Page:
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Here, we explain the function of reproductive proteins GnRH and ZP. These proteins are targets for contraceptive vaccines, investigated in New Zealand to help reduce possum numbers.

Scientists in the National Research Centre for Possum Biocontrol (NRCPB) investigated contraceptive vaccines that would make possums less fertile. This biocontrol method was under development to reduce possum numbers because possums are a major pest in New Zealand.

Possums are marsupials – their young are reared in a pouch. In common with other mammals, proteins are important for controlling the possum’s reproductive cycle and fertility. Vaccines that make a possum produce antibodies against these proteins will block fertilisation or shut down the possum’s reproductive cycle and prevent it from producing offspring.

Proteins targeted for contraceptive vaccines

The proteins being targeted were gonadotrophin-releasing hormone (GnRH), a small hormone crucial for fertility, and zona pellucida proteins, which form a protective coat around the female egg and are required for fertilisation.

Function of GnRH

GnRH is produced in an area of the brain called the hypothalamus.

GnRH stimulates the pituitary gland to produce two hormones – FSH (follicle-stimulating hormone) and LH (luteinising hormone).

Role of FSH (follicle-stimulating hormone)

In females, FSH stimulates the growth of follicles in the ovaries from which the egg develops.

In males, FSH stimulates sperm production.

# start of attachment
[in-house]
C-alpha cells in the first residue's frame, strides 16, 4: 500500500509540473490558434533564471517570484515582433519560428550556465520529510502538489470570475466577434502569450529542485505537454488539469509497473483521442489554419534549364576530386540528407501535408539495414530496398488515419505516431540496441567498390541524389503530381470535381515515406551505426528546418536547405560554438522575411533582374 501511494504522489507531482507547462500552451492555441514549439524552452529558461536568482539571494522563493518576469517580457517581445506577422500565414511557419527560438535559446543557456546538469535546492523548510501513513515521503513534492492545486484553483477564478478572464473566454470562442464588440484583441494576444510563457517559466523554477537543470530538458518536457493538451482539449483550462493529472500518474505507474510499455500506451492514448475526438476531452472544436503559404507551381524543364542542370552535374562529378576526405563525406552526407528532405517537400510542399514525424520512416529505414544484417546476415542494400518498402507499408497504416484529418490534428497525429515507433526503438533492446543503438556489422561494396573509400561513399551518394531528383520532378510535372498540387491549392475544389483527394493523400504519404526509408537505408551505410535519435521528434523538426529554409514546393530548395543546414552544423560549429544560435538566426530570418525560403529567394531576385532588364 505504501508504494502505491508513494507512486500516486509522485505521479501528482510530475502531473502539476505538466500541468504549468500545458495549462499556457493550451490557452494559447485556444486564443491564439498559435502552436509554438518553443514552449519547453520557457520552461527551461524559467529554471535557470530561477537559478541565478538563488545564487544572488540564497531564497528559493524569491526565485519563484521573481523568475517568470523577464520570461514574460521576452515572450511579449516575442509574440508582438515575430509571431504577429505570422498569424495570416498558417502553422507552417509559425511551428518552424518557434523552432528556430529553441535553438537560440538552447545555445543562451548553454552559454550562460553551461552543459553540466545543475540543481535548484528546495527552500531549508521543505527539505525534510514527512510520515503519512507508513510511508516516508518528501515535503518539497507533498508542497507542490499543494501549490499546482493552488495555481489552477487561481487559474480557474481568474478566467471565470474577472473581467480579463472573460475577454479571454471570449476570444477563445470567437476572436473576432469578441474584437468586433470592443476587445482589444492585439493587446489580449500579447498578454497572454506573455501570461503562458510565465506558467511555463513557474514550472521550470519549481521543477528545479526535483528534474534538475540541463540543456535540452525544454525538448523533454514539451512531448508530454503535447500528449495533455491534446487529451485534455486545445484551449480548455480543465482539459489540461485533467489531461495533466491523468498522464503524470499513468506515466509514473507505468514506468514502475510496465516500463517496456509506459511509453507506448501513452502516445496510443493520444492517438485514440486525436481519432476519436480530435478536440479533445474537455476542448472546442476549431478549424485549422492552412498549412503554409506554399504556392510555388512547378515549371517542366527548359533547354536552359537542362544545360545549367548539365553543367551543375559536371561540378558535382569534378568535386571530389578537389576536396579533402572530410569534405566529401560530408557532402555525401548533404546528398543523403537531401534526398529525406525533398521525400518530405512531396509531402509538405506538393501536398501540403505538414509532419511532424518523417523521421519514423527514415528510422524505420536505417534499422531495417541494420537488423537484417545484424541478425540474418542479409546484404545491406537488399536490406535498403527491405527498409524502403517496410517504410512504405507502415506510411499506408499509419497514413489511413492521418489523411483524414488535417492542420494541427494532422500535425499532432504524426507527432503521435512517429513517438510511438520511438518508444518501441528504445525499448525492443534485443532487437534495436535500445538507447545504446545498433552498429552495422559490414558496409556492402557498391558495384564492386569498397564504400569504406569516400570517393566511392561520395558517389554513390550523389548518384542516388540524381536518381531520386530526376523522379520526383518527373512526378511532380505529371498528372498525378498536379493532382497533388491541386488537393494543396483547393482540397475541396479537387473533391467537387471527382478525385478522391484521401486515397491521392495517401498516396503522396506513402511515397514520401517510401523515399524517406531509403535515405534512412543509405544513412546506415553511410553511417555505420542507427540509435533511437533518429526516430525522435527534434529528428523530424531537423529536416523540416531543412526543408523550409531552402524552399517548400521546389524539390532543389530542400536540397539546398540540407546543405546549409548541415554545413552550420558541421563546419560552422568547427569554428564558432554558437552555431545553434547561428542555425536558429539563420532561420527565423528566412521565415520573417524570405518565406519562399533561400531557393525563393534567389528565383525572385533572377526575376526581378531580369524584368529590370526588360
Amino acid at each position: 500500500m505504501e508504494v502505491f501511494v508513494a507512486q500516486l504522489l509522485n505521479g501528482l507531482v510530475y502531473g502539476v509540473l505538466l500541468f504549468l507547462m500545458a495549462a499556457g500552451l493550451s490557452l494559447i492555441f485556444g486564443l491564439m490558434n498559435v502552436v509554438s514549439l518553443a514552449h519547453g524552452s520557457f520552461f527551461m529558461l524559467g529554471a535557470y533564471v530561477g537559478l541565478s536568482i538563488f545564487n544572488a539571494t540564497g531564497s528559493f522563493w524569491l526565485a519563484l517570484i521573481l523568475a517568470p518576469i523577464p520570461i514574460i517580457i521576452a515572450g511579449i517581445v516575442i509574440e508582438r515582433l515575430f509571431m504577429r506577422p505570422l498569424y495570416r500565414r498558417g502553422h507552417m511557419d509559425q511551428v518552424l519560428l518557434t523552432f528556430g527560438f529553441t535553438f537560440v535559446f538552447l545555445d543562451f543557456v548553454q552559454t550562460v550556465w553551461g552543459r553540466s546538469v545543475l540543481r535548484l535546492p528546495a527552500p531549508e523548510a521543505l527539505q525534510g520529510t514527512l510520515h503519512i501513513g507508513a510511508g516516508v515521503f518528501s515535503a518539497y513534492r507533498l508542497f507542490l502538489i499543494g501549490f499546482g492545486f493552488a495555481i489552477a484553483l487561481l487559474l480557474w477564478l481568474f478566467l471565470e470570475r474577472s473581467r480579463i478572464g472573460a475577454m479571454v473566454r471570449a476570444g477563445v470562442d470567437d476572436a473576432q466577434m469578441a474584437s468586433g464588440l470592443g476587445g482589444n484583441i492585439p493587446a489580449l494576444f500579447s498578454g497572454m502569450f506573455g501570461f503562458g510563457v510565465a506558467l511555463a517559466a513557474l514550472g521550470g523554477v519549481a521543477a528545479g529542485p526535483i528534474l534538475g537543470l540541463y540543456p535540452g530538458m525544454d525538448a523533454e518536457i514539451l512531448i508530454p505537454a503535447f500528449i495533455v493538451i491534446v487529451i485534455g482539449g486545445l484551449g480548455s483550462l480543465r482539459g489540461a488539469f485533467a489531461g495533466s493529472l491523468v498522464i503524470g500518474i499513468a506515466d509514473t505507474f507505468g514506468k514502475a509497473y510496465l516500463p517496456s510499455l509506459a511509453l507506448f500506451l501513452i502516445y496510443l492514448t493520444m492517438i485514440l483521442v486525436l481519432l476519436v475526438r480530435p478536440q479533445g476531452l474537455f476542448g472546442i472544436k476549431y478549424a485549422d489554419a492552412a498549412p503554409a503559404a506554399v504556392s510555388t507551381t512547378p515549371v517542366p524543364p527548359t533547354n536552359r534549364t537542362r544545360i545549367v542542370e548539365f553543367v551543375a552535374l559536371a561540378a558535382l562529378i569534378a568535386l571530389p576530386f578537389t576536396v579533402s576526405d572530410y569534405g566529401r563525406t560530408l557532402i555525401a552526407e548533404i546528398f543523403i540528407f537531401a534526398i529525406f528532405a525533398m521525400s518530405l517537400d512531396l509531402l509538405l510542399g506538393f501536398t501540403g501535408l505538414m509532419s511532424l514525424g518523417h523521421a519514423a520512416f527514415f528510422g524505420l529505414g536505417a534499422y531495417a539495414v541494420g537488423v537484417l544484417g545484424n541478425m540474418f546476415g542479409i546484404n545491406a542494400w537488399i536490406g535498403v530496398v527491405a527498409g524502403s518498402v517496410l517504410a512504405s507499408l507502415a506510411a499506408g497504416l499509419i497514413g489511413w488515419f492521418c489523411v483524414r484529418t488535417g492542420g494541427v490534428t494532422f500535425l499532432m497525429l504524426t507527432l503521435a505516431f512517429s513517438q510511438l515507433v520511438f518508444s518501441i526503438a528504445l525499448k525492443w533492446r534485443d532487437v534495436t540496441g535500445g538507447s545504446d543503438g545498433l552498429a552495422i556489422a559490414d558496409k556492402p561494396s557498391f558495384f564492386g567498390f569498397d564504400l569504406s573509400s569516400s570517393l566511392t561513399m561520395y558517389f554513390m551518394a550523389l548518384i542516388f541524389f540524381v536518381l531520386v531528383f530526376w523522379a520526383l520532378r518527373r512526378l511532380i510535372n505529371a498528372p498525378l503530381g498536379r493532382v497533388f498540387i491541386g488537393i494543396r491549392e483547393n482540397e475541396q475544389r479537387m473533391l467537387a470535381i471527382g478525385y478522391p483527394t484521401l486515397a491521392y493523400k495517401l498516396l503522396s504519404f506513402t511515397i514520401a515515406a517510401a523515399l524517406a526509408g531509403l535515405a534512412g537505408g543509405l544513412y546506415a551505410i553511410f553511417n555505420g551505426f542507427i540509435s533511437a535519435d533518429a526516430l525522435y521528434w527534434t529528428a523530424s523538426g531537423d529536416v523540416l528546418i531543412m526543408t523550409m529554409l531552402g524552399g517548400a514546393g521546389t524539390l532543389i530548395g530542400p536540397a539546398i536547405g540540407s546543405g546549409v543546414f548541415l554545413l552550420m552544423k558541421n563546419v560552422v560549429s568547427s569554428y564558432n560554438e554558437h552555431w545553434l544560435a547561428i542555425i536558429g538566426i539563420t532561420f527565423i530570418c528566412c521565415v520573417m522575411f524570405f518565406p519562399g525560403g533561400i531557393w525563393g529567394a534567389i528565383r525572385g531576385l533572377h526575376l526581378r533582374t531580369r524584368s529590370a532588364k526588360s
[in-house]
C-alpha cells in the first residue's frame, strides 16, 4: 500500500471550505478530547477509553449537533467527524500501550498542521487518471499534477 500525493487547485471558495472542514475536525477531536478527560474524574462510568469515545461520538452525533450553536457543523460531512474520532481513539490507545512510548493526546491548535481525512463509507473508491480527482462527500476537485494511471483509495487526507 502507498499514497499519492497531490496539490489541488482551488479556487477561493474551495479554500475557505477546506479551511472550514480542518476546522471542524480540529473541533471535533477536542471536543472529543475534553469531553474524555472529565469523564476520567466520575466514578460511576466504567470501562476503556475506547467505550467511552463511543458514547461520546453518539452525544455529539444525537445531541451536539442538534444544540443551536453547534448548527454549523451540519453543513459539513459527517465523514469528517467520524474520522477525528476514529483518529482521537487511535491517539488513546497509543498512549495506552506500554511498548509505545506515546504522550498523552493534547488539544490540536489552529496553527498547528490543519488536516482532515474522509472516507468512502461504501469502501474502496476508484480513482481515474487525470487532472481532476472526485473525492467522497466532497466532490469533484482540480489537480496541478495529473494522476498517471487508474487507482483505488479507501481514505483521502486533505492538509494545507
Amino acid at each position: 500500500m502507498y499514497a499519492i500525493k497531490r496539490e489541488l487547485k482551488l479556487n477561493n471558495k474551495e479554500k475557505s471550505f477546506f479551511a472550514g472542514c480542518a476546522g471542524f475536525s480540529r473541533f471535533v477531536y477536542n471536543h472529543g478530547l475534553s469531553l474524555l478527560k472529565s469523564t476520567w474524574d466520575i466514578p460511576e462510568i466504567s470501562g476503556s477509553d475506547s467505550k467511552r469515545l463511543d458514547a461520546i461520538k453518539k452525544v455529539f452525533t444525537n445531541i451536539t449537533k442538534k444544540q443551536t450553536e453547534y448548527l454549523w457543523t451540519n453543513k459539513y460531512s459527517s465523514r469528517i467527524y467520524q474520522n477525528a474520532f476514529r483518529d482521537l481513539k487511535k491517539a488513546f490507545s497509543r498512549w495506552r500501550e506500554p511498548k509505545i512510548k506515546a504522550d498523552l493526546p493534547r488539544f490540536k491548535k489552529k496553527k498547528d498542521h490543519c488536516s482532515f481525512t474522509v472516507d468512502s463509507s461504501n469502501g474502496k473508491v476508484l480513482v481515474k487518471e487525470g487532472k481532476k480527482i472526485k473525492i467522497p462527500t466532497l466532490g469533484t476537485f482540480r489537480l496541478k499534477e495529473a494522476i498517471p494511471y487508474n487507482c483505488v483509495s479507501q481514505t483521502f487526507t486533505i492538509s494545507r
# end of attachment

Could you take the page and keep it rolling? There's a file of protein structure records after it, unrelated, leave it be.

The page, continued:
Role of LH (luteinising hormone)

In females, LH triggers the release of an egg from a follicle in the ovary (ovulation). The collapsed follicle that remains after ovulation becomes the corpus luteum. The corpus luteum produces the hormone progesterone, which prepares the lining of the uterus to receive the fertilised egg.

In males, LH stimulates the production of testosterone from the testes.

Effect of a vaccine on GnRH

The aim of the vaccine was to destroy the GnRH hormone, and for insufficient FSH and LH to be produced. Therefore, no mature eggs could be produced in females and no testosterone or sperm produced in males. By targeting this hormone, the possums would become infertile, as they could not produce eggs or sperm.

Function of zona pellucida proteins

A glycoprotein coat called the zona pellucida surrounds mammalian eggs. The possum zona pellucida consists of three specific proteins – ZP1, ZP2 and ZP3. These proteins allow sperm to attach to the egg and help the sperm’s entry into the egg. After fertilisation, the zona pellucida proteins ensure early embryonic development occurs.

Effect of a vaccine on zona pellucida proteins

The aim of the vaccine was to block the binding of sperm to the zona pellucida which would prevent fertilisation.

Find out more about this in the article, Delivering biocontrol agents to possums.

An update

In a 2011 report, Dr Jan Wright, Parliamentary Commissioner for the Environment wrote that although significant research effort and resources were put into possum contraceptive vaccines and hormone toxins, funding for the projects finished in September 2010. There was concern about the length of time required to produce results, risks associated with the biocontrol agents and potential controversy over genetic engineering.

    Published 18 December 2008, Updated 17 September 2018 Referencing Hub articles